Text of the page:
Algorithms for Strings and Modern Data Models

Tord Joakim Stordalen

Research output: Book/ReportPh.D. thesis

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Abstract

We study problems related to pattern matching in strings, and problems in modern data models. Specifically, we study the predecessor problem in a model of computation that captures modern vector processor architectures, the problem of compactly and efficiently counting the co-occurrences of a set of characters in a string, pattern matching in a sliding window over a stream, and the problem of supporting rank and select on degenerate strings.

Predecessor on the Ultra-Wide Word RAM We consider the predecessor problem on the ultra-wide word RAM model of computation, which extends the word RAM model with ultrawords consisting of w2 bits [TAMC, 2015]. The model supports arithmetic and boolean operations on ultrawords, in addition to scattered memory operations that access or modify w (potentially non-contiguous) memory addresses simultaneously. The ultra-wide word RAM model captures (and idealizes) modern vector processor architectures. Our main result is a simple, linear space data structure that supports predecessor in constant time and updates in amortized, expected constant time. This improves the space of the previous constant time solution that uses space in the order of the size of the universe. Our result holds even in a weaker model where ultrawords consist of w1+ϵ bits for any ϵ > 0. It is based on a new implementation of the classic x-fast trie data structure of Willard [Inform. Process. Lett. 17(2), 1983] combined with a new dictionary data structure that supports fast parallel lookups.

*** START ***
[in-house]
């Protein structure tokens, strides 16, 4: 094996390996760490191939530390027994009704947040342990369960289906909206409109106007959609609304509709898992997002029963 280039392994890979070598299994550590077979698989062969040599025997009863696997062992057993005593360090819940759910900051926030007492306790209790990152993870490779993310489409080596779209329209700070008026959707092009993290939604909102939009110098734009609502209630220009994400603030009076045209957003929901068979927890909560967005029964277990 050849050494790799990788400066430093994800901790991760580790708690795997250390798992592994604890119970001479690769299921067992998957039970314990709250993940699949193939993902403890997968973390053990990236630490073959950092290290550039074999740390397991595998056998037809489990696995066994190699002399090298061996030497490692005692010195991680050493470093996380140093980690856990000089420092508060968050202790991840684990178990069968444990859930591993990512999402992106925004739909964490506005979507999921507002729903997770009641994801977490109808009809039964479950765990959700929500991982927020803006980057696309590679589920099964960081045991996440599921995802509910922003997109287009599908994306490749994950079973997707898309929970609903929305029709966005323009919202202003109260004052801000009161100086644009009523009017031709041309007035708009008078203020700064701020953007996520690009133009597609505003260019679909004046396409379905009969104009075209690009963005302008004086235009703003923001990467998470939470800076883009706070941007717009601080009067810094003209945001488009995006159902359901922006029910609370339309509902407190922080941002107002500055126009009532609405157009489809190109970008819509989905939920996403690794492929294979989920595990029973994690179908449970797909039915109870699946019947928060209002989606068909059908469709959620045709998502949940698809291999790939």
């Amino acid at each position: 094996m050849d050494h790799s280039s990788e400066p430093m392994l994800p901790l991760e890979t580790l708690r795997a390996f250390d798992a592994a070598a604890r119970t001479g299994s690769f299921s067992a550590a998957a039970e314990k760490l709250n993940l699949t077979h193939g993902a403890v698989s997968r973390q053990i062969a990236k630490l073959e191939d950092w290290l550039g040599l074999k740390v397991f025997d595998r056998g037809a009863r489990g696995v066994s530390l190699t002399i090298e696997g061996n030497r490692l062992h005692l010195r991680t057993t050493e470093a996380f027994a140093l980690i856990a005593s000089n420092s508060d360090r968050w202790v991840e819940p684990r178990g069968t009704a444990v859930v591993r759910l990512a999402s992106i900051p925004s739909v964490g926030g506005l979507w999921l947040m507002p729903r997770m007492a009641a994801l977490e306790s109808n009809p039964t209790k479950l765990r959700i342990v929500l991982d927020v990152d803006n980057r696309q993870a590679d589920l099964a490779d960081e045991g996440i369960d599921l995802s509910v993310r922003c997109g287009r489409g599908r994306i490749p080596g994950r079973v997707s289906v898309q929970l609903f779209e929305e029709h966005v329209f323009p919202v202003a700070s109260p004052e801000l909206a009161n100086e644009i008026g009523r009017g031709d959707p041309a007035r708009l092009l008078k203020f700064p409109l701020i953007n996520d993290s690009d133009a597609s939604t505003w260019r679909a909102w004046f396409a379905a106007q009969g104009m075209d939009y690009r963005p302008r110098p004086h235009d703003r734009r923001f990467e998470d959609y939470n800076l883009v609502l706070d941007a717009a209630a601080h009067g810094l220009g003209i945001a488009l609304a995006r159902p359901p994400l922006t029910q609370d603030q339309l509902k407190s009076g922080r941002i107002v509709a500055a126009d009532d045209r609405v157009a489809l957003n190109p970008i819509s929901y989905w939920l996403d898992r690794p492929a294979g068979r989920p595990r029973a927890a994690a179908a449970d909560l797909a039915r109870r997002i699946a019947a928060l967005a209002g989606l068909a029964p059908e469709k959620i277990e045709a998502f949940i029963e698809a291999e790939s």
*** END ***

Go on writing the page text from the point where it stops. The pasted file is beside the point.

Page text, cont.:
The Complexity of the Co-Occurrence Problem Let S be a string of length n over an alphabet Σ and let Q be a subset of Σ of size q ≥ 2. The co-occurrence problem is to construct a compact data structure that supports the following query: given an integer w return the number of length-w substrings of S that contain each character of Q at least once. This is a natural string problem with applications to, e.g., data mining, natural language processing, and DNA analysis. The state of the art is an O(√nq) space data structure that — with some minor additions — supports queries in O(log log n) time [CPM 2021]. Our contributions are as follows. Firstly, we analyze the problem in terms of a new, natural parameter d, giving a simple data structure that uses O(d) space and supports queries in O(log log n) time. The preprocessing algorithm does a single pass over S, runs in expected O(n) time, and uses O(d + q) space in addition to the input. Furthermore, we show that O(d) space is optimal and that O(log log n)-time queries are optimal given optimal space. Secondly, we bound d = O(√nq), giving clean bounds in terms of n and q that match the state of the art. Furthermore, we prove that Ω(√nq) bits of space is necessary in the worst case, meaning that the O(√nq) upper bound is tight to within polylogarithmic factors. All of our results are based on simple and intuitive combinatorial ideas that simplify the state of the art.